MONTPELIER, Vt. (7/25/12)--An op-ed article written by a Vermont law professor about the battle between the state regulator and Vermont State Employees CU (VSECU) over the credit union's use of "bank" and "banking" in its marketing supports the credit union.
It also points out that the battle over words could really be a battle about taxation.
The state Department of Financial Regulation (DFR), which regulates state-chartered credit unions and banks, issued a notice June 18 of a cease-and-desist order against VSECU, prohibited it from using the words, saying it was concerned that consumers and members are confused when the credit union uses them.
The $573 million asset VSECU requested a hearing over the matter, which centers on the use of "bank," "banker," "banking co-op," "banking cooperative," or "any other similar sounding word or name." The battle has attracted credit unions' and media attention across the nation (News Now July 19 and 20).
Donald M. Kreis, associate director and assistant professor of law at the Institute of Energy and the Environment of Vermont Law School, noted in the Vermont Digger Monday that the question "turns on many things. But one thing it should not turn on is the subjective opinion of the commissioner of financial regulation that the legislature lets credit unions get away with not paying a tax he believes they ought to pay."
Kreis was referring to the state's bank franchise tax. He wrote that the ultimate decision-making authority [on the b-word battle] is vested in Financial Regulation Commissioner Steve Kimbell, who has made at least one public comment that "comes dishearteningly close to a suggestion that he would apply the law he is tasked with applying differently if only credit unions would volunteer to pay the franchise tax," said Kreis. The commissioner said the matter of the using the words is one of protecting the consumer so consumers know what kind of financial institution they are dealing with, said the op-ed.
Kreis was quick to point out that credit unions are exempt from the franchise tax in question. "It's not up to the commissioner of Financial Regulation to determine whether the legislature did the right thing by exempting credit unions from a tax to which investor-owned financial institutions are subject," he wrote.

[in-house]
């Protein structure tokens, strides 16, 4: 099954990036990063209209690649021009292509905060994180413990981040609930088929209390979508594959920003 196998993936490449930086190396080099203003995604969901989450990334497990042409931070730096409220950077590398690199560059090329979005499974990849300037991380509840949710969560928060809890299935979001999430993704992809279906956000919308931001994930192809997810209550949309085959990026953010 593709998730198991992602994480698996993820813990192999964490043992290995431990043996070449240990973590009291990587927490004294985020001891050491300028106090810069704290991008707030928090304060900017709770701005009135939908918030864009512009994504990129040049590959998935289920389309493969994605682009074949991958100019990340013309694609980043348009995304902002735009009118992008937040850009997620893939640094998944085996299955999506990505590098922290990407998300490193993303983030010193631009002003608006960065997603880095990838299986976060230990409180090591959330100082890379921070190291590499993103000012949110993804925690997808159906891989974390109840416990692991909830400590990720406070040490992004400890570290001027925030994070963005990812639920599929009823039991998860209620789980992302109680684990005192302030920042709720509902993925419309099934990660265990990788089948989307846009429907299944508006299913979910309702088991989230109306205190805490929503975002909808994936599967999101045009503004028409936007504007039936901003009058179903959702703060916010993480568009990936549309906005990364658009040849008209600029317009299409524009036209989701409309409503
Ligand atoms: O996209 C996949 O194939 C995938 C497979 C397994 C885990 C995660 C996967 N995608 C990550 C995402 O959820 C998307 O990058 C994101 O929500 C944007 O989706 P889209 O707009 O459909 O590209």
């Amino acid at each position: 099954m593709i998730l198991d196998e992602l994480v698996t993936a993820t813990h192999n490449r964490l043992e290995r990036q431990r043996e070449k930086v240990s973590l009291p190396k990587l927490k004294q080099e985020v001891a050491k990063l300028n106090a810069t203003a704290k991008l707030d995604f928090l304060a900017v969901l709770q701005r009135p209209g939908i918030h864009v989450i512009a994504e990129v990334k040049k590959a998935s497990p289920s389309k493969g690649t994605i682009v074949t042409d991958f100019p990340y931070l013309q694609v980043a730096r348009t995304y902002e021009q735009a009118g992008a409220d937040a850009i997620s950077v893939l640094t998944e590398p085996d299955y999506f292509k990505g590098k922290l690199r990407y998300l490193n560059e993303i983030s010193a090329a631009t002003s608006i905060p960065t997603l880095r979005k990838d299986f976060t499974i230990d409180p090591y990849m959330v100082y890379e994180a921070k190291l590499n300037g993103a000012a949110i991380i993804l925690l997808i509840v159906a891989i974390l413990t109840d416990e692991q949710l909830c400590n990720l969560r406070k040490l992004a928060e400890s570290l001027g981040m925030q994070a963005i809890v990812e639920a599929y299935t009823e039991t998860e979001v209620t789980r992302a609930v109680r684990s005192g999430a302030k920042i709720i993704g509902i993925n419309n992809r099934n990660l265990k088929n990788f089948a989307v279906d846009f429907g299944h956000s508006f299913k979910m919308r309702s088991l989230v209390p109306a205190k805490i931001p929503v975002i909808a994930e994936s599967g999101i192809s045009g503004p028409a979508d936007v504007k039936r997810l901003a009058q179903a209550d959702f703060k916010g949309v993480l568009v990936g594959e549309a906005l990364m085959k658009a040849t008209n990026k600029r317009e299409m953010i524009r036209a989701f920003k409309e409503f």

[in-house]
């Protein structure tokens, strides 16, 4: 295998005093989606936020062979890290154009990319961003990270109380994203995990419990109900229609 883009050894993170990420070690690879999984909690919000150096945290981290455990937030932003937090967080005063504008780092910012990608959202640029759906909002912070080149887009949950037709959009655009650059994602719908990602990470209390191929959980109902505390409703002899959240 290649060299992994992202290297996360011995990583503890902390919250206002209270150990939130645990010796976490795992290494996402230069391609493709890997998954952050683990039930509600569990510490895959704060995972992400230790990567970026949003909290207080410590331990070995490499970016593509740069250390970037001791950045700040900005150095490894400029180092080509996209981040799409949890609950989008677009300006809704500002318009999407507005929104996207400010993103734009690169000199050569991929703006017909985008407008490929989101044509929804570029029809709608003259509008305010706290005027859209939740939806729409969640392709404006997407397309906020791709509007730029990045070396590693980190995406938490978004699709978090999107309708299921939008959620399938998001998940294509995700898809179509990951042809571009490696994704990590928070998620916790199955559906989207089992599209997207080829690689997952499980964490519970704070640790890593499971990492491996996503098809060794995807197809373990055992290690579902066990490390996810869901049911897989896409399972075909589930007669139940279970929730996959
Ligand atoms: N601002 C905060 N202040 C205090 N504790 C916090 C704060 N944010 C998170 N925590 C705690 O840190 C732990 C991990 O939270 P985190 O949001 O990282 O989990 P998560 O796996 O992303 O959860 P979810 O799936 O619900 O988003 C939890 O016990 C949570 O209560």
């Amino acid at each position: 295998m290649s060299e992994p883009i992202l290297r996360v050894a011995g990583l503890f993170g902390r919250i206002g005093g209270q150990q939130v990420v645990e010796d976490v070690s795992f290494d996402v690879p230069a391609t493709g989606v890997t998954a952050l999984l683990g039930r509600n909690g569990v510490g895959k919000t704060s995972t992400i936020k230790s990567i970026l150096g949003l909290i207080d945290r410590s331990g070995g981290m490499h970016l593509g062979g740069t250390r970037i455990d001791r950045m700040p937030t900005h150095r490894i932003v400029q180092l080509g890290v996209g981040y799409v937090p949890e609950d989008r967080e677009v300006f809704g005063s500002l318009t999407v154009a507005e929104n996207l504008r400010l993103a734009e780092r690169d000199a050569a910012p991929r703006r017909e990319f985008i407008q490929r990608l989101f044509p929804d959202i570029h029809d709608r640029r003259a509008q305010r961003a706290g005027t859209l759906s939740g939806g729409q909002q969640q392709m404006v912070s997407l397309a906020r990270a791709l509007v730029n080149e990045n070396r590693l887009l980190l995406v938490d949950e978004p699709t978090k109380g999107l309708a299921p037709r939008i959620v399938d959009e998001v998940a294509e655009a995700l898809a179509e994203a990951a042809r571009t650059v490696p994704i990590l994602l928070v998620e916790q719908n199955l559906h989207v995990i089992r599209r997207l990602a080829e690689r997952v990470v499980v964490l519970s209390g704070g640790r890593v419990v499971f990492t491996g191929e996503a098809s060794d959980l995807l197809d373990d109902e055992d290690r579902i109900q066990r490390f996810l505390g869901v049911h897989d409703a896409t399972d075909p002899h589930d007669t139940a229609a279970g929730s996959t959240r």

"On the merits, Kimbell should leave credit unions alone," Kreis wrote. "The plain language of the statute does not preclude credit unions from referring to banks or banking in its promotional materials. Even if the statute is ambiguous, it should be interpreted in a manner that advances its fundamental purpose--which is to protect the public from financial fraudsters, not credit unions," he added.
A credit union is a cooperative and "the idea that consumers might confuse their local credit union with a financial institution with the word 'bank' in its name is absurd," wrote Kreis.
If the department rules against VSECU, "it will likely engender rather than resolve confusion. This is because federal law grants federally chartered credit unions the right to use the word 'banking' and its variants. The pending case applies only to state-chartered credit unions like VSECU."
"The cooperative difference provides a principled basis for the distinction Kimbell dislikes between credit unions and investor-owned banks when it comes to the bank franchise tax. The levy can, and should, be regarded as a tax on profits that would otherwise go to investors, of which credit unions have precisely none, " Kreis said.
He concluded with a "bitter irony": "the nation's oldest and perhaps its most venerable credit union happens to be in New Hampshire. The name of that state chartered credit union? St. Mary's Bank."
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